Importance of Radon Testing
Similar to mold, radon exists everywhere. No environment is free of it. The issue begins when over time, the gas is enclosed in a small space and builds up.
Measuring Radon Levels
The threshold for radon levels is 4 pCi/L (picocuries per liter of air) as stated by the EPA. Levels below 4 are considered to be safe. However, if the radon level exceeds 4, the issue needs to be addressed.
Originating from the natural decay of uranium, the radioactive gas is invisible to our senses. The uranium can be found in building materials, water, rocks, and soil.
Long-term exposure to radon is the second leading cause of lung cancer in the United States behind smoking. Radon causes 21,000 lung cancer deaths every year according to the Environmental Protection Agency (EPA).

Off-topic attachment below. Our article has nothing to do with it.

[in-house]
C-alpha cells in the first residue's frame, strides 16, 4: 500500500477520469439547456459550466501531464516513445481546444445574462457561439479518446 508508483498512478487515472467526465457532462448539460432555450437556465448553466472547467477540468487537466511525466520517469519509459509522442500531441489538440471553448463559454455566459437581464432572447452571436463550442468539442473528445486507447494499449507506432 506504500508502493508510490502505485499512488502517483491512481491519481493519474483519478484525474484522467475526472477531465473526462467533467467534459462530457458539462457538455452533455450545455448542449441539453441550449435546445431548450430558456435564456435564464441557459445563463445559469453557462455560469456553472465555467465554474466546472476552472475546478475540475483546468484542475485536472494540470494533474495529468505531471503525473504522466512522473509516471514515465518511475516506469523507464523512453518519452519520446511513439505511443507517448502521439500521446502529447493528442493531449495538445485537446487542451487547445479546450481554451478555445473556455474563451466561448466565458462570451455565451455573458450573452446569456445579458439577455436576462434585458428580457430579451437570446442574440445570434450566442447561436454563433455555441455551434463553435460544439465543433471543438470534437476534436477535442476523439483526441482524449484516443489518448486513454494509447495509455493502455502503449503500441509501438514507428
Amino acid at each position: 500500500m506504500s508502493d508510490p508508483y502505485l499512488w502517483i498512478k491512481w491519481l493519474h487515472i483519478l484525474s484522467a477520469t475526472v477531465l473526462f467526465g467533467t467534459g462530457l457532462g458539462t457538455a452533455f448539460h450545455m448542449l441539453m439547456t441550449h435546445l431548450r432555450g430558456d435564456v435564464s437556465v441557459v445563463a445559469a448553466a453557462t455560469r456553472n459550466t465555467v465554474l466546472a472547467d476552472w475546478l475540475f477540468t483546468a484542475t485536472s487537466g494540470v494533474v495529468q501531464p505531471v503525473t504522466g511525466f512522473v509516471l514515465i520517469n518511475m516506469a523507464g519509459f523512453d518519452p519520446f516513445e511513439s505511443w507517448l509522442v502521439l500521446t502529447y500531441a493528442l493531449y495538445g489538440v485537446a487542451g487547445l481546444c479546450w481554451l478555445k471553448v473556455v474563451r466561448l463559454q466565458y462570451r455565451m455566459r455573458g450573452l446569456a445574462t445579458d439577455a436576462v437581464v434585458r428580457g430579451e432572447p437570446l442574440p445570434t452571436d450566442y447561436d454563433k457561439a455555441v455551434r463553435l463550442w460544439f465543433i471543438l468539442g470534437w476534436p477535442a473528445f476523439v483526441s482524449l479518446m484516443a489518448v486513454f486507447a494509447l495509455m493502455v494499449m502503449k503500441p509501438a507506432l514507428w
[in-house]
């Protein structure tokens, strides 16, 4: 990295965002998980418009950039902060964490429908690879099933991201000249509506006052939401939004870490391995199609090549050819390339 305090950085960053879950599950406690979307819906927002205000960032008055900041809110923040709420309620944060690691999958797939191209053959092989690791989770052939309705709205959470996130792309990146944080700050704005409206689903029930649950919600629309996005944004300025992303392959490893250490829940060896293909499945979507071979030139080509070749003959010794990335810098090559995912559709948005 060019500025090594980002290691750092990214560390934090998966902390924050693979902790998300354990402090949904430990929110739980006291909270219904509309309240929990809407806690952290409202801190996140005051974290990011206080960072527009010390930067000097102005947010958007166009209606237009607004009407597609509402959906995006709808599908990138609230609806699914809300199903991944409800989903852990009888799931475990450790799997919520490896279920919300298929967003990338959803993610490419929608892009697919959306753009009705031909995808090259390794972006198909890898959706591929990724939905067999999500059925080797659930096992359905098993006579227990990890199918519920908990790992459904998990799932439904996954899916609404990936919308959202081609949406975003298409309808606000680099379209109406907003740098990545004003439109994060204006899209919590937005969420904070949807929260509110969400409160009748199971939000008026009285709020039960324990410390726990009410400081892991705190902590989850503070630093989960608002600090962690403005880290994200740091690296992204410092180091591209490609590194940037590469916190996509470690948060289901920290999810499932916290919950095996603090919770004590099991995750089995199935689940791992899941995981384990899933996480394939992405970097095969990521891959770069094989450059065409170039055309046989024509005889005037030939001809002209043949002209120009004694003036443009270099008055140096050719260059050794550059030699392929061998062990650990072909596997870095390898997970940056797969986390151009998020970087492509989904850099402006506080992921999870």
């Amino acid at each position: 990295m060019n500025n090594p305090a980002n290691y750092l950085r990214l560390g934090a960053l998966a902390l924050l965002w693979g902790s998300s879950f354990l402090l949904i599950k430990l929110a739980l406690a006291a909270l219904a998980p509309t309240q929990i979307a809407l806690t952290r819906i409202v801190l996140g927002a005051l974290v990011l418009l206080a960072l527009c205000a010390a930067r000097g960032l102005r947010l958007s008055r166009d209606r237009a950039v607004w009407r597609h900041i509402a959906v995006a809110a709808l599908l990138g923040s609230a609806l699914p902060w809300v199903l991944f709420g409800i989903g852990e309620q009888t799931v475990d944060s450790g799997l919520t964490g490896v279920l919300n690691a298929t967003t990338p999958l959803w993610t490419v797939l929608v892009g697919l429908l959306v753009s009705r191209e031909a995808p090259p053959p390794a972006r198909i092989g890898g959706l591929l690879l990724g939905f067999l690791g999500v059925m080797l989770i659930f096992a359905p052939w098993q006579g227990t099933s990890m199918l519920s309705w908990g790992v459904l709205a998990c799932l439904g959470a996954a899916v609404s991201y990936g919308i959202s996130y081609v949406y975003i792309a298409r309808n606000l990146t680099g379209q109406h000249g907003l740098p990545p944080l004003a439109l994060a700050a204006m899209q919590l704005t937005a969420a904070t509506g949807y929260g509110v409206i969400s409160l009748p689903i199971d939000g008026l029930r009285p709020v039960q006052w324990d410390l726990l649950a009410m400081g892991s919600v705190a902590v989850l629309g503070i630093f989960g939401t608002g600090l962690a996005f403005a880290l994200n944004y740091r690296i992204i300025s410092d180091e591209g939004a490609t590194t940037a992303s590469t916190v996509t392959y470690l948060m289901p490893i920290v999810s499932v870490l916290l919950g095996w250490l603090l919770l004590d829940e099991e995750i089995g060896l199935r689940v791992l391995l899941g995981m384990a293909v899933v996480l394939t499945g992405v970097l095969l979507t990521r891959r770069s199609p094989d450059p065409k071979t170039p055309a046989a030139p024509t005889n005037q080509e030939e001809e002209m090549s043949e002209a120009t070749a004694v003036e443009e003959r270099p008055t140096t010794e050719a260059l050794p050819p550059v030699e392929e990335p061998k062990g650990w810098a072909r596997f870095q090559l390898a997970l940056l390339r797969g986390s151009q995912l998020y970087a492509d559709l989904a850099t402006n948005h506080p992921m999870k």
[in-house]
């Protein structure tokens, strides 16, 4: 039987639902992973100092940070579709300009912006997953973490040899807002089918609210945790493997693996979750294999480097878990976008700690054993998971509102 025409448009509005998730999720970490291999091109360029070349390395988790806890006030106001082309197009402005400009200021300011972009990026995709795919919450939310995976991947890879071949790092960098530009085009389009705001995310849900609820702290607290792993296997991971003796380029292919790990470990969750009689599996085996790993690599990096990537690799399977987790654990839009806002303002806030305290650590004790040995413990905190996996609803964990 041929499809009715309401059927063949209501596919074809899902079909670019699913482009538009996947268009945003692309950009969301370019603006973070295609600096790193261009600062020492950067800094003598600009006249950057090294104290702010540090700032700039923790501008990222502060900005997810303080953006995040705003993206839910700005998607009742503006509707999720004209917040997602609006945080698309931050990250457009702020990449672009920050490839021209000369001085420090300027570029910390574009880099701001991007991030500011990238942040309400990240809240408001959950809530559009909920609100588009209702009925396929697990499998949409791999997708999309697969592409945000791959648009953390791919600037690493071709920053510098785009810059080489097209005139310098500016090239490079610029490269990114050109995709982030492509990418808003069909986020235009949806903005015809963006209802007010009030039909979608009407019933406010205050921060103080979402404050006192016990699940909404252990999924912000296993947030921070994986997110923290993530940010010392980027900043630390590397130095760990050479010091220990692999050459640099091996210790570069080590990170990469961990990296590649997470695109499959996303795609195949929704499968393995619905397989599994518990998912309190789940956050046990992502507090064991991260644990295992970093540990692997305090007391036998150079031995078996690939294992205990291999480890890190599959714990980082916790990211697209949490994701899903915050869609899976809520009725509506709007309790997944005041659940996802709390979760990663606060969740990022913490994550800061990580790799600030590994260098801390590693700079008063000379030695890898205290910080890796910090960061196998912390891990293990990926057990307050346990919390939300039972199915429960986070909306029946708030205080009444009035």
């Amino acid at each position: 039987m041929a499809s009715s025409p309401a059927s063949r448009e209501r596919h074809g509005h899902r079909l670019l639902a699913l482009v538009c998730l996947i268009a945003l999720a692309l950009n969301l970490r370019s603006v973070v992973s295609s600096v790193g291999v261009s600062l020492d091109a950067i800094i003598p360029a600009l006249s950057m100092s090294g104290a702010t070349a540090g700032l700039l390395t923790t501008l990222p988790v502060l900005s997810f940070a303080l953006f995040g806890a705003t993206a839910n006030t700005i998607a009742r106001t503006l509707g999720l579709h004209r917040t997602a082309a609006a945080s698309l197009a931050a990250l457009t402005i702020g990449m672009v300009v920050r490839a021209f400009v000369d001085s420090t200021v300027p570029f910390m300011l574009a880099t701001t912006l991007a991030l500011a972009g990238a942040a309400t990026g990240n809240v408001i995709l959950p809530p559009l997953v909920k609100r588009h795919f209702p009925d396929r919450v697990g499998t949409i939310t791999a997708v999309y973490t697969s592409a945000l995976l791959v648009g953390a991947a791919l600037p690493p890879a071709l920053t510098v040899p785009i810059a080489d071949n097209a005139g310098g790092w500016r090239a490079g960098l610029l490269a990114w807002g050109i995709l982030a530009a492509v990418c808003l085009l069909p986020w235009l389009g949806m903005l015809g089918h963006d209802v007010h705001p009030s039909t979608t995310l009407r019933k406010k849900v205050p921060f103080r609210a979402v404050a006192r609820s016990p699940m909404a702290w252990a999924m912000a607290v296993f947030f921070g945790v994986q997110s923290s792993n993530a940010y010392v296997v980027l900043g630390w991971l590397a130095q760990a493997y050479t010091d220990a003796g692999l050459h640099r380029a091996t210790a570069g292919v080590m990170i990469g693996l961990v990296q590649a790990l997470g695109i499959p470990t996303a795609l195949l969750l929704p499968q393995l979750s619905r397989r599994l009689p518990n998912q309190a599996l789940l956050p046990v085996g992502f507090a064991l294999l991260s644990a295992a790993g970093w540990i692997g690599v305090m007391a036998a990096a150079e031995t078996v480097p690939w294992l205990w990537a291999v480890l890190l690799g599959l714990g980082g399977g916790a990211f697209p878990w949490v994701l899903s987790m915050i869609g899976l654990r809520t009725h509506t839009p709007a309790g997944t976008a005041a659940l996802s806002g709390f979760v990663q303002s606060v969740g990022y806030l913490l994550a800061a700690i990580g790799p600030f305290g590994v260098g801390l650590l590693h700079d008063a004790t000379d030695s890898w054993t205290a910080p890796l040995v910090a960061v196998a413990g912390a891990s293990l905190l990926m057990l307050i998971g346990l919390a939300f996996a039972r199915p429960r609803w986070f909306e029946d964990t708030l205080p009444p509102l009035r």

How Do We Test For Radon?
Placement in the Home
Our state of the art Radon Machine is placed in the home and collects readings for a minimum of 48 hours. The home must be kept in “closed” condition to ensure the most accurate reading.
After sitting in the home for 48 hours, the radon machine will document the level in the home and a detailed report is emailed to you.